Sewing on a patch on a backpack is very technical and quite challenging for the beginner sewers who never sew a single patch.
The patch is a symbolic piece of art that can make your backpack even meaningful and unique. We have all seen them before.
Someone has a backpack full of patches, and you instantly can determine who they are.
- The frequent traveler.
- The frequent concert-goer.
They all tend to have one thing that is common to them, a backpack full of patches showing where they have been or who they have seen.
Nothing showcases one personality than with patches either on a backpack or a jacket.
So if you are looking to customize your backpack, we have come up with a tutorial to help get you started.
Different Patching Methods
Ironing is one way that you can attach a patch. But be careful nylon melts. You must make sure that the temperature is right or risk ruining the patch. There is also the risk of the patch eventually falling off as the fabric flexes when used. But that will mostly depend on the adhesive.
Most patches are adhesive. By examining the back of the patch, you can determine if the patch is heat-activated. Most patches have a layer of coating that attached on the back of the patch and it normally cover hte stiches. They might come with different thickness.
If there is only embroidery thread present and no backing, your patch is sew-only. (a sewable glue stick can be used to help hold the patch in place while stitching).
A patch that has an adhesive back can be semi-permanently placed on the cloth before stitching — using a very hot iron and press cloth, place the patch on the fabric where it will be stitched. Make sure that it is squared and in the right position that it will be stitched. Although it is a temporary measure to hold the patch, you will still want it set precisely where you will sew the patch.
Semi-sticking a patch helps you in the long run because it can be difficult to sew a patch into place, especially where there are existing seams that you might have to sew through. The extra support that is given using adhesive on a patch helps because if sewn on correctly your patch will last a very long time.
Sometimes moisture slips through to the fabric along the thread line. Adding a silicone seam sealant to the stitch holes on the inside of the backpack can help mitigate this issue. Sewing, although a little more work, could be less disastrous to the patch than the iron-on method.
If the patch is made of nylon bonding could be a solution. You can use a silicone seam sealer or any other kind of 100% silicone sealant that can b found at the hardware store. Spread a thin layer of sealant on the back of your patch. Stick the patch to the bag and apply direct pressure to the patch. Make sure you are using something substantial to spread the pressure over the entire patch making sure that the patch sticks correctly.
How to Sew the Patch on Your Backpack
Step 1: Choose Your Thread
Choose the thread that you will be using with each patch. You can go two ways with this. One would be to find a thread the same color as the patch or two to find a thread of a contrasting color to really make the patch POP. You can’t go wrong. Remember it is your patch, your style.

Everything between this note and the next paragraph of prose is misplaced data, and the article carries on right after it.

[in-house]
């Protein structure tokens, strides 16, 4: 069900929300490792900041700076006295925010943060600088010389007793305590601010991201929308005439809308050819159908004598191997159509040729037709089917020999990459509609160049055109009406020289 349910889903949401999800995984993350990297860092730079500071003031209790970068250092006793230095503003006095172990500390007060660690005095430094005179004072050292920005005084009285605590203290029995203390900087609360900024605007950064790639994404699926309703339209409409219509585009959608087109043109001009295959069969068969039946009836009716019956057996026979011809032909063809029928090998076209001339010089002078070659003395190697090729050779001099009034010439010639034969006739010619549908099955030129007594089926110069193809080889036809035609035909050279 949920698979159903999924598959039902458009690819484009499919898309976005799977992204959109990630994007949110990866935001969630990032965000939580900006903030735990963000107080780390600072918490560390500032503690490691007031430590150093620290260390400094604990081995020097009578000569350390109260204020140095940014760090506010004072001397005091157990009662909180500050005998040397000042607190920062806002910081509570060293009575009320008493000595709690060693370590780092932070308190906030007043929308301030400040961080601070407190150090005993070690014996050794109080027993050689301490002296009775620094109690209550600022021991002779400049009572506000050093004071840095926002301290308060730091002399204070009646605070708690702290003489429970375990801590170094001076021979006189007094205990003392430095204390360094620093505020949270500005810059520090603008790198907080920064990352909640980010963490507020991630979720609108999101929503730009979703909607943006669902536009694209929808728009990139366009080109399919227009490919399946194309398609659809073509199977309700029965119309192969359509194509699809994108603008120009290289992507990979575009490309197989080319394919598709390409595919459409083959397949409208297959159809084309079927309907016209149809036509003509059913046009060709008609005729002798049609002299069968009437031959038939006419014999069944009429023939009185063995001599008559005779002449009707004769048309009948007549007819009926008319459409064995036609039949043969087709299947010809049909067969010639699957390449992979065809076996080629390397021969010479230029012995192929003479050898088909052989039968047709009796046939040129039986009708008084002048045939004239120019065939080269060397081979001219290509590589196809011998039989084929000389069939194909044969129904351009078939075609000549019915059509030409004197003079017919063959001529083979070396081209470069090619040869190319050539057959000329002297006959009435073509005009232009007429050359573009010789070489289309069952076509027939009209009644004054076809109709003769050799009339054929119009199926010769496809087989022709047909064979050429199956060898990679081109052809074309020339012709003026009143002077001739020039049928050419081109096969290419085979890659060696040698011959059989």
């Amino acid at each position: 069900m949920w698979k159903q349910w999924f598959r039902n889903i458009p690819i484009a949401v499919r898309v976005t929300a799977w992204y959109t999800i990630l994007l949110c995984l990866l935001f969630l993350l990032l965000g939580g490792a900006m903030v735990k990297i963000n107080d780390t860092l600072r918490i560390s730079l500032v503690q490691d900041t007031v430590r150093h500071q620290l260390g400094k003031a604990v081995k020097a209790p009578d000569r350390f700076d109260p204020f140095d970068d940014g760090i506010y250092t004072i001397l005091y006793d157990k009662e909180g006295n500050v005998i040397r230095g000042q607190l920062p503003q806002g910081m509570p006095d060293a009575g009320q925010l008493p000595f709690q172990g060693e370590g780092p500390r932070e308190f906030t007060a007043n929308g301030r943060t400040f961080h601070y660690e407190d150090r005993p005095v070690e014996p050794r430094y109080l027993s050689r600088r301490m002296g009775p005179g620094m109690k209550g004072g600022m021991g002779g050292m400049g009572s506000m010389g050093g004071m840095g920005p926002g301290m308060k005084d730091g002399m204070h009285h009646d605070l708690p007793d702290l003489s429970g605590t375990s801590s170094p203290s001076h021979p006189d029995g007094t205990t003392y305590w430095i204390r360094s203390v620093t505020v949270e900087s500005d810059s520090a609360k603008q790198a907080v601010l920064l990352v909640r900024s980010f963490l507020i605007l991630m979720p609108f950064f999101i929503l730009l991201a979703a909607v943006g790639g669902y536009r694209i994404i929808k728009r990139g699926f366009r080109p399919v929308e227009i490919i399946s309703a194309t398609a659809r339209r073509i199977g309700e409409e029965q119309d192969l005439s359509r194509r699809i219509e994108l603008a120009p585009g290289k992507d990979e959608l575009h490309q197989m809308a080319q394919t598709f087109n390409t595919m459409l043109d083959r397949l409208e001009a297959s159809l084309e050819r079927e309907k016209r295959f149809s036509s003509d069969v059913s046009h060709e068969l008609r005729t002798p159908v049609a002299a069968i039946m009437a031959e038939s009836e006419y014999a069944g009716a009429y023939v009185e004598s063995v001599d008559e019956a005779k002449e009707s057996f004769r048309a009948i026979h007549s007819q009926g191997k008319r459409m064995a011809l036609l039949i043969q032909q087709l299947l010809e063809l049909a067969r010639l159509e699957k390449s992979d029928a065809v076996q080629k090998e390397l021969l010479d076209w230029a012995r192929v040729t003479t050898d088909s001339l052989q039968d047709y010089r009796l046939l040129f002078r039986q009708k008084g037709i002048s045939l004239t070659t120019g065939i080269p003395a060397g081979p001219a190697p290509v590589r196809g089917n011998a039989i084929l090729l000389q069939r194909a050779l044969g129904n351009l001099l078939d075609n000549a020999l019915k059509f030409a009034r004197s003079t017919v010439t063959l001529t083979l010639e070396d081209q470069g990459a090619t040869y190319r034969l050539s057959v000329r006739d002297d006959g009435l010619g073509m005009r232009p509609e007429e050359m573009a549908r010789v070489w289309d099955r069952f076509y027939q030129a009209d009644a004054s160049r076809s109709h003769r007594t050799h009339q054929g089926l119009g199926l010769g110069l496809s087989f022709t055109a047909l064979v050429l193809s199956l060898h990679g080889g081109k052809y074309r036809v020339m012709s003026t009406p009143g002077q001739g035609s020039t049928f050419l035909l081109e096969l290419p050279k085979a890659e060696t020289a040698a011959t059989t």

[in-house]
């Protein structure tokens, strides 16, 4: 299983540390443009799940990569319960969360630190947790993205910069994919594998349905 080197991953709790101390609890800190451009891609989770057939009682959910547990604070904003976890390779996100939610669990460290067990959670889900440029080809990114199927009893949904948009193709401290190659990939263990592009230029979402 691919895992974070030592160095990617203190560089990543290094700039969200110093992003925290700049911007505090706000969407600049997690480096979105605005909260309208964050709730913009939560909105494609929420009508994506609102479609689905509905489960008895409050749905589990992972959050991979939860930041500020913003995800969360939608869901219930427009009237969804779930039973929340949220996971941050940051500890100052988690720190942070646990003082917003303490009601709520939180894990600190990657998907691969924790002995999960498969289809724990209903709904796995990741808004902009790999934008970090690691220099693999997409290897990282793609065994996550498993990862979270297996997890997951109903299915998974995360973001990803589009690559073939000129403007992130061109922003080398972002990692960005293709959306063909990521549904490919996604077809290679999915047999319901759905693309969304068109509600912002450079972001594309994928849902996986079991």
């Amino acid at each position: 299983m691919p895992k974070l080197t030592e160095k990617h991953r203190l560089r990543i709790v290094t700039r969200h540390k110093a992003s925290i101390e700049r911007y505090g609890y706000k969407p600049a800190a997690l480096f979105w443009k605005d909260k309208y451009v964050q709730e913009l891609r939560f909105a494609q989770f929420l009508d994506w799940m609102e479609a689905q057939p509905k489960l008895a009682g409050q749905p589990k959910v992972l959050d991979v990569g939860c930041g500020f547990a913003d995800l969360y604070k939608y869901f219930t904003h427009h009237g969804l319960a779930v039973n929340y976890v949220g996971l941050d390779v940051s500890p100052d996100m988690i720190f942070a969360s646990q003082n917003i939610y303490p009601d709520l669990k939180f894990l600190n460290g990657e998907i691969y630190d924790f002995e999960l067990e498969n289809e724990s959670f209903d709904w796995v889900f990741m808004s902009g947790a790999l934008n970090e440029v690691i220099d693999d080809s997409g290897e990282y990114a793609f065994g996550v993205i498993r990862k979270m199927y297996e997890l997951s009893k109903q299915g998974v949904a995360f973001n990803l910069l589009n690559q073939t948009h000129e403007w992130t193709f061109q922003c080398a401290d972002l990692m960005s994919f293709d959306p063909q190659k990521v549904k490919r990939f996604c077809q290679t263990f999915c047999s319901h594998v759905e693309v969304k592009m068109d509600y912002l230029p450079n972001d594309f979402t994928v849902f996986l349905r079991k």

Step 2: Decide Where the Aatch Will Go On Your Backpack
Keep in mind where you are placing the patch. Placing a patch on a seam or a padded area, could make sewing the patch a more challenging project.
Step 3: Pin The Patch
If not using the iron-on or adhesive method, hold the patch in place using a safety pin. Using a pin will help keep the patch in place as you continue to stitch, keeping the patch in place throughout the entire process.
Step 4: Prepare Your Thread
Take 16-20” of thread and fold in half. Take your needle eye and push the two loose ends through with the two ends should being significantly shorter (3-4” long. The folded ends should be hanging longer.
Step 5: Start Threading With Needle
From the outside of the bag, push the needle through the patches edge towards the inside of the backpack. Then pull both the needle and thread mostly through the patch. There should be a 1” loop visible at the top.
The use of a thimble (or you can use the back of your scissors) may be needed to help push the needle the patch, especially a thicker patch. Take your time, especially if you are new to sewing.
Step 6: Running Stitch
Now, from the inside of the bag, take the needle and push it straight through the patch towards the outside of the pack. This can be done in two different ways:
You can create a running stitch, by running the thread along the inner edge of the patch or an overcast stitch by using the area right beside (or off the edge) the patch and then down through the patch’s edge.
Step 7: Secure Your Thread Tight
Push the needle and thread, through the visible thread that was left from your first stitch. Pull the needle and thread through tight securing the thread.
Step 8: Stitch The Remaining Area
You can continue stitching the rest of the patch using either an overcast stitch or a running stitch.
Step 9: Create A Overhand Loop
Once the patch is sewn on, a simple overhand loop can be used to finish. Push the needle from the outside towards the inside of the bag, making sure not to pull the thread too tight. Now push the needle back towards the outside of the bag, passing the needle through the newly created loop. Then pull tight. Repeat this step 3-4 times, securing the knot.
If the patch fails to attach completely, repeat steps 4-9.
Step 10: Remove The Pin
There you have it. A pretty simple project that will get a lot of attention. But most importantly now you have that backpack that will lead to many conversations starting with a simple phrase